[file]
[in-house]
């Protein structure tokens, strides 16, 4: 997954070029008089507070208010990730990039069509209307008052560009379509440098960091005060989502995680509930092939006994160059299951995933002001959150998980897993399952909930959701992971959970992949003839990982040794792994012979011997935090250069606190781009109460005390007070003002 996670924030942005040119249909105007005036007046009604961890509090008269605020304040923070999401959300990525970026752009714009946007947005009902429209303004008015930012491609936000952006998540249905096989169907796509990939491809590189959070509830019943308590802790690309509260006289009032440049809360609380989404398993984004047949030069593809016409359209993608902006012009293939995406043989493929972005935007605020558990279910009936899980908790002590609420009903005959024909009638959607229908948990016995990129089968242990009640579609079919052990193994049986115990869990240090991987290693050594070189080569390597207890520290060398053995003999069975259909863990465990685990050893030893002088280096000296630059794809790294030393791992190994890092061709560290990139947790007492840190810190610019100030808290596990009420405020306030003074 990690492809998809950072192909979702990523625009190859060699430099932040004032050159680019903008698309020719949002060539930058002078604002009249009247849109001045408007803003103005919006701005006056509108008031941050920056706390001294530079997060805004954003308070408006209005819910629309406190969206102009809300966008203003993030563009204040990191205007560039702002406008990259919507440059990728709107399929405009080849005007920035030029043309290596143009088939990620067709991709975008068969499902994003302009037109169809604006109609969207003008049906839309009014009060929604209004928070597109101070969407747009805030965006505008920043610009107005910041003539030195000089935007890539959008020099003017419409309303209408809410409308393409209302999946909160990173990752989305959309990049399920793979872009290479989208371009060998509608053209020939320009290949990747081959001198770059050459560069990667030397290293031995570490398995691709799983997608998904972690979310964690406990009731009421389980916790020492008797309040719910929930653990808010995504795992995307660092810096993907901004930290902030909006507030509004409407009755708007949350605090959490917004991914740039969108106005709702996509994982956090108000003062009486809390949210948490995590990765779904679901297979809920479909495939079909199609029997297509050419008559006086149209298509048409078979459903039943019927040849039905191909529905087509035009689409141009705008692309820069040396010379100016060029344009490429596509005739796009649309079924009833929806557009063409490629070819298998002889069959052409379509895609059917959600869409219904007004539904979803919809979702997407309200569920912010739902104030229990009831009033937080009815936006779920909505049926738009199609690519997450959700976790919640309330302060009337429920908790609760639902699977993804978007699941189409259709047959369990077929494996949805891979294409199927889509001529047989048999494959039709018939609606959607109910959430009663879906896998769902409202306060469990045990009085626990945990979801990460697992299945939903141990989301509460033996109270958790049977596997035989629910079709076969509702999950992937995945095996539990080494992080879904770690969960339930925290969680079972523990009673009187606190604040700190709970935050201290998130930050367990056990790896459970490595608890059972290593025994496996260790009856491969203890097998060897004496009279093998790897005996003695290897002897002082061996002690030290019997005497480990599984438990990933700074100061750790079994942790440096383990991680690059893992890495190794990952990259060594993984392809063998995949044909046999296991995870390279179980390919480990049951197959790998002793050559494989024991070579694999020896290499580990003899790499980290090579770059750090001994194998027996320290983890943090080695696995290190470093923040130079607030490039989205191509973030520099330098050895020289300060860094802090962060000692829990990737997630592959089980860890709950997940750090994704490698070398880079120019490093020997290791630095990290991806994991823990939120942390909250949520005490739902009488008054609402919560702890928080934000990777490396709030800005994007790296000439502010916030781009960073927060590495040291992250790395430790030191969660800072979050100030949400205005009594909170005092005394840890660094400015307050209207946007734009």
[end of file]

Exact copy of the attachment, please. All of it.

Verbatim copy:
[in-house]
């Protein structure tokens, strides 16, 4: 997954070029008089507070208010990730990039069509209307008052560009379509440098960091005060989502995680509930092939006994160059299951995933002001959150998980897993399952909930959701992971959970992949003839990982040794792994012979011997935090250069606190781009109460005390007070003002 996670924030942005040119249909105007005036007046009604961890509090008269605020304040923070999401959300990525970026752009714009946007947005009902429209303004008015930012491609936000952006998540249905096989169907796509990939491809590189959070509830019943308590802790690309509260006289009032440049809360609380989404398993984004047949030069593809016409359209993608902006012009293939995406043989493929972005935007605020558990279910009936899980908790002590609420009903005959024909009638959607229908948990016995990129089968242990009640579609079919052990193994049986115990869990240090991987290693050594070189080569390597207890520290060398053995003999069975259909863990465990685990050893030893002088280096000296630059794809790294030393791992190994890092061709560290990139947790007492840190810190610019100030808290596990009420405020306030003074 990690492809998809950072192909979702990523625009190859060699430099932040004032050159680019903008698309020719949002060539930058002078604002009249009247849109001045408007803003103005919006701005006056509108008031941050920056706390001294530079997060805004954003308070408006209005819910629309406190969206102009809300966008203003993030563009204040990191205007560039702002406008990259919507440059990728709107399929405009080849005007920035030029043309290596143009088939990620067709991709975008068969499902994003302009037109169809604006109609969207003008049906839309009014009060929604209004928070597109101070969407747009805030965006505008920043610009107005910041003539030195000089935007890539959008020099003017419409309303209408809410409308393409209302999946909160990173990752989305959309990049399920793979872009290479989208371009060998509608053209020939320009290949990747081959001198770059050459560069990667030397290293031995570490398995691709799983997608998904972690979310964690406990009731009421389980916790020492008797309040719910929930653990808010995504795992995307660092810096993907901004930290902030909006507030509004409407009755708007949350605090959490917004991914740039969108106005709702996509994982956090108000003062009486809390949210948490995590990765779904679901297979809920479909495939079909199609029997297509050419008559006086149209298509048409078979459903039943019927040849039905191909529905087509035009689409141009705008692309820069040396010379100016060029344009490429596509005739796009649309079924009833929806557009063409490629070819298998002889069959052409379509895609059917959600869409219904007004539904979803919809979702997407309200569920912010739902104030229990009831009033937080009815936006779920909505049926738009199609690519997450959700976790919640309330302060009337429920908790609760639902699977993804978007699941189409259709047959369990077929494996949805891979294409199927889509001529047989048999494959039709018939609606959607109910959430009663879906896998769902409202306060469990045990009085626990945990979801990460697992299945939903141990989301509460033996109270958790049977596997035989629910079709076969509702999950992937995945095996539990080494992080879904770690969960339930925290969680079972523990009673009187606190604040700190709970935050201290998130930050367990056990790896459970490595608890059972290593025994496996260790009856491969203890097998060897004496009279093998790897005996003695290897002897002082061996002690030290019997005497480990599984438990990933700074100061750790079994942790440096383990991680690059893992890495190794990952990259060594993984392809063998995949044909046999296991995870390279179980390919480990049951197959790998002793050559494989024991070579694999020896290499580990003899790499980290090579770059750090001994194998027996320290983890943090080695696995290190470093923040130079607030490039989205191509973030520099330098050895020289300060860094802090962060000692829990990737997630592959089980860890709950997940750090994704490698070398880079120019490093020997290791630095990290991806994991823990939120942390909250949520005490739902009488008054609402919560702890928080934000990777490396709030800005994007790296000439502010916030781009960073927060590495040291992250790395430790030191969660800072979050100030949400205005009594909170005092005394840890660094400015307050209207946007734009």